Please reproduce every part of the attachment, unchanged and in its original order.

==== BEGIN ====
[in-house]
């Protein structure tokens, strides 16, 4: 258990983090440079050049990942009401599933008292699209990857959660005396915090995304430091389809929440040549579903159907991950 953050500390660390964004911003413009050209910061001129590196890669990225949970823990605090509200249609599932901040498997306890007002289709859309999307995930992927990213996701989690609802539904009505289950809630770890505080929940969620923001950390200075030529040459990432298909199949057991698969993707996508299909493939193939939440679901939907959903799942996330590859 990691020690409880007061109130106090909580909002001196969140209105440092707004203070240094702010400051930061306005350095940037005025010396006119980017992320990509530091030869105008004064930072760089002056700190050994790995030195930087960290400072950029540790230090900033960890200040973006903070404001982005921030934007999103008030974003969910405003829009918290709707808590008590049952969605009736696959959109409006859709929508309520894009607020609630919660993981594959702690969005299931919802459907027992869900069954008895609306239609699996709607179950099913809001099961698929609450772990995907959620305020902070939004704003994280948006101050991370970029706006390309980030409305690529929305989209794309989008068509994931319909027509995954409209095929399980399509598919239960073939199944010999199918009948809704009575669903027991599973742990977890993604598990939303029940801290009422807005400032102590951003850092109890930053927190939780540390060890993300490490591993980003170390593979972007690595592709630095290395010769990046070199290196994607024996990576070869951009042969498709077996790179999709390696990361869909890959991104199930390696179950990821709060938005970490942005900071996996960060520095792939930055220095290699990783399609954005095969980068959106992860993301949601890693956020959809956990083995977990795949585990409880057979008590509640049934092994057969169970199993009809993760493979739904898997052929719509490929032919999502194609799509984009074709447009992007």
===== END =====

[in-house]
């Protein structure tokens, strides 16, 4: 258990983090440079050049990942009401599933008292699209990857959660005396915090995304430091389809929440040549579903159907991950 953050500390660390964004911003413009050209910061001129590196890669990225949970823990605090509200249609599932901040498997306890007002289709859309999307995930992927990213996701989690609802539904009505289950809630770890505080929940969620923001950390200075030529040459990432298909199949057991698969993707996508299909493939193939939440679901939907959903799942996330590859 990691020690409880007061109130106090909580909002001196969140209105440092707004203070240094702010400051930061306005350095940037005025010396006119980017992320990509530091030869105008004064930072760089002056700190050994790995030195930087960290400072950029540790230090900033960890200040973006903070404001982005921030934007999103008030974003969910405003829009918290709707808590008590049952969605009736696959959109409006859709929508309520894009607020609630919660993981594959702690969005299931919802459907027992869900069954008895609306239609699996709607179950099913809001099961698929609450772990995907959620305020902070939004704003994280948006101050991370970029706006390309980030409305690529929305989209794309989008068509994931319909027509995954409209095929399980399509598919239960073939199944010999199918009948809704009575669903027991599973742990977890993604598990939303029940801290009422807005400032102590951003850092109890930053927190939780540390060890993300490490591993980003170390593979972007690595592709630095290395010769990046070199290196994607024996990576070869951009042969498709077996790179999709390696990361869909890959991104199930390696179950990821709060938005970490942005900071996996960060520095792939930055220095290699990783399609954005095969980068959106992860993301949601890693956020959809956990083995977990795949585990409880057979008590509640049934092994057969169970199993009809993760493979739904898997052929719509490929032919999502194609799509984009074709447009992007």